God, Salvation, and Word Pictures

Reading the Daily Common Lectionary, which is going through Hebrews at the moment, I am reminded that there are different metaphors for salvation, and those metaphors are not necessarily compatible with each other. If the metaphors are taken too literally or too far it will appear that there are contradictions within scripture. The four big salvation metaphors are slavery and freedom (based on Israel’s escape out of Egypt), the temple and the sacrificial system (based on the Law given to Moses after the escape from Egypt), the banquet and the invitation of unworthy people to the banquet (one of Jesus’ favorite metaphors, at least according to John), and the legal system (Paul’s favorite metaphor).

God is unknowable to us in a manner similar that human culture and pathos is unknowable to an ant. But God takes things that are within our experience and that we can understand (systems of sacrifice, big banquets, the court system, jails, and fines, etc.) and says, “I am like this,” or “The reasons for my actions are similar to this.” But I suspect we forget that God’s relation to us is ultimately beyond our understanding and that the only way to get a handle on God’s actions is to speak of it in metaphorical terms. Heaven won’t literally be a big banquet hall where we will eat forever and ever, but it is a helpful image that offers a counterpoint to our getting kicked out of the Garden where food was both easy and always available.

Growing out of the idea of metaphor or analogy is a second principle in talking about God called apophatic language. The essence of apophatic thinking is to say what God is not, rather than what God is. A simple and hopefully obvious example, since we began with my reading of Hebrews and the metaphor of the sacrificial system is to start with a metaphorical statement, “Jesus Christ is the Lamb of God,” and then add an apophatic clarification, “But Jesus is not a lamb,” or “Jesus had skin, not wool.” Or, as I wrote in the previous paragraph, “Heaven won’t literally be a big banquet.” That’s an apophatic clarification.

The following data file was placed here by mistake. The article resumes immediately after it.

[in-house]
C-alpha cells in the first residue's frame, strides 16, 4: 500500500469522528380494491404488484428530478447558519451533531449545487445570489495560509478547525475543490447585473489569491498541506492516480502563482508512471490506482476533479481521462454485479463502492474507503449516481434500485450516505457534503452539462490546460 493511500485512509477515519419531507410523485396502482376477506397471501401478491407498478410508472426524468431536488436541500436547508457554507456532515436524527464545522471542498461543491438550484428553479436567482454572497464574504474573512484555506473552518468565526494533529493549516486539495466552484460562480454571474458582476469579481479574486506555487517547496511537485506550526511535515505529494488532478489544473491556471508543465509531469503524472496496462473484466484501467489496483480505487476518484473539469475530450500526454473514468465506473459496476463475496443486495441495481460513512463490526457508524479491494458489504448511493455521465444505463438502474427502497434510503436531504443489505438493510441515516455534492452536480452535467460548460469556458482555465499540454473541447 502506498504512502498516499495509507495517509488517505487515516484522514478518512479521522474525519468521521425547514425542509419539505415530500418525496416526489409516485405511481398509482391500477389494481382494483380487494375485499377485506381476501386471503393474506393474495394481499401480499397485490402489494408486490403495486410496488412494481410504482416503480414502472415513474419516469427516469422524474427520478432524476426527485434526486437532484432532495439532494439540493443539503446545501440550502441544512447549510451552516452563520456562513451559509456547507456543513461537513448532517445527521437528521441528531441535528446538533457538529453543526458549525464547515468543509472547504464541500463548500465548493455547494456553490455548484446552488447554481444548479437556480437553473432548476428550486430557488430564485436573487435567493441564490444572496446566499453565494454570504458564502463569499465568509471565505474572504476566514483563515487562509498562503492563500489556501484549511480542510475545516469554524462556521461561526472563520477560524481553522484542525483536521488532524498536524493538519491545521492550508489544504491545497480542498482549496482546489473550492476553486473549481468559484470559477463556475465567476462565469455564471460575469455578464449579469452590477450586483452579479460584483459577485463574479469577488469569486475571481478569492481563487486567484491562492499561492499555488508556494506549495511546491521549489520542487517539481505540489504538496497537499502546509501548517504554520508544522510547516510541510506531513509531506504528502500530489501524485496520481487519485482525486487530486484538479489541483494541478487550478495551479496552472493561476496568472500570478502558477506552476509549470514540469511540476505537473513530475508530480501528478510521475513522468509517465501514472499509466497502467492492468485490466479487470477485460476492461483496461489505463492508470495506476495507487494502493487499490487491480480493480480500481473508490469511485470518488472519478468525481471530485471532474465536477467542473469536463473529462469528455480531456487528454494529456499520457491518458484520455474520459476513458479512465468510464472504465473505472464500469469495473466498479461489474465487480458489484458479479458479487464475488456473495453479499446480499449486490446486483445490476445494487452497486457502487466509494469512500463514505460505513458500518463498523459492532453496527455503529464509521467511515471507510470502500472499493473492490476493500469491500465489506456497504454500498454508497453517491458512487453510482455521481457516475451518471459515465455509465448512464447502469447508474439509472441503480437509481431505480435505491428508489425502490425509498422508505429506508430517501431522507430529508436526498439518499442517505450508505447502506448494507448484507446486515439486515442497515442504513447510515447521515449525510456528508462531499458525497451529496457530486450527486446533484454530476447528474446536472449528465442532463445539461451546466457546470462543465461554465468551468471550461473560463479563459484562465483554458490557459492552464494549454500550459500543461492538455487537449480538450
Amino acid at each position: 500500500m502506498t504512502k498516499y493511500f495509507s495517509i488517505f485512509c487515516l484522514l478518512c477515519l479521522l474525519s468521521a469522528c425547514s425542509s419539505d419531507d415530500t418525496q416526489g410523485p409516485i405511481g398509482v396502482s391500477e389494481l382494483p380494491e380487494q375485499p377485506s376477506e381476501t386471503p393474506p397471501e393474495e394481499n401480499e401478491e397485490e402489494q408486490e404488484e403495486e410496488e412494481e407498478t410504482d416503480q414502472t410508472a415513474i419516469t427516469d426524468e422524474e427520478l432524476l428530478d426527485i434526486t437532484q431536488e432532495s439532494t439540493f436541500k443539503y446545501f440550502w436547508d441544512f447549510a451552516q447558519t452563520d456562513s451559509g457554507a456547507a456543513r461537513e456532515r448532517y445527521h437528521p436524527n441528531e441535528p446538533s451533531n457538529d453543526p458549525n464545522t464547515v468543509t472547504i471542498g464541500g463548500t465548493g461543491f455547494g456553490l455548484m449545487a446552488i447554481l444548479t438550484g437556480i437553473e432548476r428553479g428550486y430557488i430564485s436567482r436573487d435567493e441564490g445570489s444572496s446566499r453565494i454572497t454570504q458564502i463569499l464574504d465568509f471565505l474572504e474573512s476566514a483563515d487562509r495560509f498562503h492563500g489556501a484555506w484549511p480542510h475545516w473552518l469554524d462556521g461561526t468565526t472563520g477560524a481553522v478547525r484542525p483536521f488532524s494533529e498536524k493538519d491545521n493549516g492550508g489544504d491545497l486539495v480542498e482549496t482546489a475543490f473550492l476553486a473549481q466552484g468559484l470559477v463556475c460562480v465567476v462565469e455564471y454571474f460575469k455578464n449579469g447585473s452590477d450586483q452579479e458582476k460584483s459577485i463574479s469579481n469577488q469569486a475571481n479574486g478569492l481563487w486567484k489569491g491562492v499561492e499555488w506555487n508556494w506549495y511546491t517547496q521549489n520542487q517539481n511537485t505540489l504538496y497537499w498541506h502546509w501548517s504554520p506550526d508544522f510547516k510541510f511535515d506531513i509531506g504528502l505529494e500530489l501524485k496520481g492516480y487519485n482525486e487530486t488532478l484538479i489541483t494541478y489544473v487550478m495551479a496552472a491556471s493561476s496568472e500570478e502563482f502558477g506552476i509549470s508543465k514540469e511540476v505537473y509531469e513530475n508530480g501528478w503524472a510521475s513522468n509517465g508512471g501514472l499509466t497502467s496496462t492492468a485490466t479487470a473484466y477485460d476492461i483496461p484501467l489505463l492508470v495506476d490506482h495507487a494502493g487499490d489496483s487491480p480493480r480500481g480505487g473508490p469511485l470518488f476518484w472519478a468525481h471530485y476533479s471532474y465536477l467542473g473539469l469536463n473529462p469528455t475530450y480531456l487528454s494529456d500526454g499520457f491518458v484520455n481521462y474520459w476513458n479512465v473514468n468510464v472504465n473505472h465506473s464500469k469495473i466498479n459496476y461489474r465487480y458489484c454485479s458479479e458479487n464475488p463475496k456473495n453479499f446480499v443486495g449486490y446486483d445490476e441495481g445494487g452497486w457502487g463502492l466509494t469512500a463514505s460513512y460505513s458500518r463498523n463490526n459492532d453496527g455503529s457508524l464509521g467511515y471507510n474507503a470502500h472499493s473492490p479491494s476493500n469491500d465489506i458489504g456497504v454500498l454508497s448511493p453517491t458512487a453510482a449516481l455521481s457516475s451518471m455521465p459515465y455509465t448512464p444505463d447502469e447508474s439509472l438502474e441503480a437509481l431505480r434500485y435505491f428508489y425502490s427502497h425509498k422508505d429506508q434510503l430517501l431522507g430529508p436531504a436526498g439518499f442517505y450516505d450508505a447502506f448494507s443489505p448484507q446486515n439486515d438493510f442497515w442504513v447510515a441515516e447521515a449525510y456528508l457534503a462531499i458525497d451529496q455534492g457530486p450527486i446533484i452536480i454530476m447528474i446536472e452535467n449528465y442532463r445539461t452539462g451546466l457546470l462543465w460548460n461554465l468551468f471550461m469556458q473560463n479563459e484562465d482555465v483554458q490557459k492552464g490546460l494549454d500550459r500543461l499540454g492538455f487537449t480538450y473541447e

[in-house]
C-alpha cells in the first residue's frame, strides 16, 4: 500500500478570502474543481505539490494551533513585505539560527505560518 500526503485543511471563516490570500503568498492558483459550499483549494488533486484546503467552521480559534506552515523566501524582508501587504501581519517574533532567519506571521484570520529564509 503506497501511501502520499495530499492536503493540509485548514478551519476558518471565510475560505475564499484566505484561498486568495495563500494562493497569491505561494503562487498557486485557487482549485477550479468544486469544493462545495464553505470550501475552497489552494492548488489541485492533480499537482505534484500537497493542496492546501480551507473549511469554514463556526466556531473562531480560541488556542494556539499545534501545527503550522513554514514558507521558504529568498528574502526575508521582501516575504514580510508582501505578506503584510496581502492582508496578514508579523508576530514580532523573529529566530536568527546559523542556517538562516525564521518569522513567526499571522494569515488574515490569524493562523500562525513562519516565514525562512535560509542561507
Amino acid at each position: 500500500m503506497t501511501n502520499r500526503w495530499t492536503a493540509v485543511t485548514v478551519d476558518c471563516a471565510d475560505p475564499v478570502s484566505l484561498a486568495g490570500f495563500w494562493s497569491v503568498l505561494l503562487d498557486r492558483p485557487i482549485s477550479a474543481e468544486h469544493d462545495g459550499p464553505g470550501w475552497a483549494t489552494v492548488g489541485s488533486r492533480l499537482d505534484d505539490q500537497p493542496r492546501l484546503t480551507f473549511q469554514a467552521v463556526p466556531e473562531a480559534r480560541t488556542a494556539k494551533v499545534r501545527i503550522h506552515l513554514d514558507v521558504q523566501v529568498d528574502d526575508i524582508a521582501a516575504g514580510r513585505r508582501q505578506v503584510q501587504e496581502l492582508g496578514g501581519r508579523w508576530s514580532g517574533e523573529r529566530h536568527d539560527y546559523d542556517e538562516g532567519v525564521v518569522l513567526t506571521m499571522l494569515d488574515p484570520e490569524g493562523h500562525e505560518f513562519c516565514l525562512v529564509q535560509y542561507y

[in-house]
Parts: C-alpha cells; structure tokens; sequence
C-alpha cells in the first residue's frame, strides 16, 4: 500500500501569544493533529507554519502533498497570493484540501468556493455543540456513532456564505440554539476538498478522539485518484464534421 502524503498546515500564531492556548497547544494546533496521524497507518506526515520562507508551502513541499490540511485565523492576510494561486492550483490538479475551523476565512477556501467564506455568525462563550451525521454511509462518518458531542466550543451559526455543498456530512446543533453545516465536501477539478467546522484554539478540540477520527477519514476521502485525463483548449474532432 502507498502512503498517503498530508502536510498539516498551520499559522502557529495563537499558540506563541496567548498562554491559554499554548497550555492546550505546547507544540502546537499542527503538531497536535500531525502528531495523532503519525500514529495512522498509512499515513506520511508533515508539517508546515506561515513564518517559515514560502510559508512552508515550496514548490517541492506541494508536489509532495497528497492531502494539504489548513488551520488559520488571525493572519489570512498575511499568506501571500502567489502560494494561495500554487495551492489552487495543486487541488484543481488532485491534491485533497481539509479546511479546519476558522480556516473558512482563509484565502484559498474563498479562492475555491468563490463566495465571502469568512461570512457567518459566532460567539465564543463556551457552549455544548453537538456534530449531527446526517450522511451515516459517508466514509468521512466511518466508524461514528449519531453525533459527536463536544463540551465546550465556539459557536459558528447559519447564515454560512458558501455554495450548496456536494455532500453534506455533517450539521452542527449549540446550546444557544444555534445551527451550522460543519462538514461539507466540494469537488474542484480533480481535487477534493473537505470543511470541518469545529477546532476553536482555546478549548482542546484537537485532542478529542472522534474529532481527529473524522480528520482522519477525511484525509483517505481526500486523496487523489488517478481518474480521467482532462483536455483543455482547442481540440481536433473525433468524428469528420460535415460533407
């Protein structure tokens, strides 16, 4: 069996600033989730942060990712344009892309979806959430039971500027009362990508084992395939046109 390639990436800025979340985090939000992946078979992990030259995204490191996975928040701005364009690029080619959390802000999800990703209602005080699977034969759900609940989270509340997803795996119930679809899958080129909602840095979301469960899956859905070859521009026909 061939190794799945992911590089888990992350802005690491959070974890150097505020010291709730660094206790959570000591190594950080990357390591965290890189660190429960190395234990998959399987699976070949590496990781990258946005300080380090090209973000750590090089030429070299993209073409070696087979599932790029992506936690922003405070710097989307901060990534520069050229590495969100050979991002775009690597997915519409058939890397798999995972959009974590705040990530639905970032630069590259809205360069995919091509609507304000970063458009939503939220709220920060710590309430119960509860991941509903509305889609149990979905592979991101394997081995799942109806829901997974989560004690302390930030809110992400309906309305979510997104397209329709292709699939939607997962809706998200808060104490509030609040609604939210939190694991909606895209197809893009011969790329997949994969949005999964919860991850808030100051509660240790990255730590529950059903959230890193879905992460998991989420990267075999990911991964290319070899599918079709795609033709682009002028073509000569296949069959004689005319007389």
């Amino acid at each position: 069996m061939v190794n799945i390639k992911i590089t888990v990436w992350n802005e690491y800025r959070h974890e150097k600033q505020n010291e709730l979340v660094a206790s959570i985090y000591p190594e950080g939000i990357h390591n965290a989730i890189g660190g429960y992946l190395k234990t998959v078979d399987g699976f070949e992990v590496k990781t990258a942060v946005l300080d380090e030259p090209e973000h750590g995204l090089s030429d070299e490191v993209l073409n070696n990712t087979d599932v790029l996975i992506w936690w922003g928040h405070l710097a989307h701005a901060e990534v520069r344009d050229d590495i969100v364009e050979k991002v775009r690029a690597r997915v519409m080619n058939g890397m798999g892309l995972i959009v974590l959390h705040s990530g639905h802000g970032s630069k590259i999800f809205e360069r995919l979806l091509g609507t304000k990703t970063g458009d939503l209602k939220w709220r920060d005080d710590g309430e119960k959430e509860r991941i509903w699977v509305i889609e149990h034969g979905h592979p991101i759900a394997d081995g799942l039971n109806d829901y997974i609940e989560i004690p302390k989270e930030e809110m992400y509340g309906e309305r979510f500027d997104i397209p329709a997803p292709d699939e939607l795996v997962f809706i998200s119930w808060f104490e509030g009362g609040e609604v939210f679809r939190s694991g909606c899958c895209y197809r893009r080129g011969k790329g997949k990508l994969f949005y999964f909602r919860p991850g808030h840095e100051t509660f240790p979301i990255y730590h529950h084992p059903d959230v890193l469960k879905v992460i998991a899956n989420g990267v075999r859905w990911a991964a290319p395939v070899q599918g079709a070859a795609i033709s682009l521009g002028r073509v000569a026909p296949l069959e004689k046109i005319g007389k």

Once we understand metaphorical language, then we begin to realize that the whole sacrificial system in the Old Testament is a gigantic metaphor about God and humans. Even the ancient Jews understood this: “Has the Lord as great delight in burnt offerings and sacrifices, as in obeying the voice of the Lord? Behold, to obey is better than sacrifice, and to listen than the fat of rams” (1 Sam 15:22).

The origins of sacrifice have been lost beyond the time horizon. Granted, God “made garments of skins for the man and for his wife, and clothed them” (Gen 3:21). This is often called the first sacrifice and is considered a pointer toward Jesus Christ’s death on the cross, but in truth that is speculation. The text actually says nothing about sacrifice. What we do know is that God used practices common to humans and then revealed glimpses of his true self by redefining those common practices and giving them new meaning.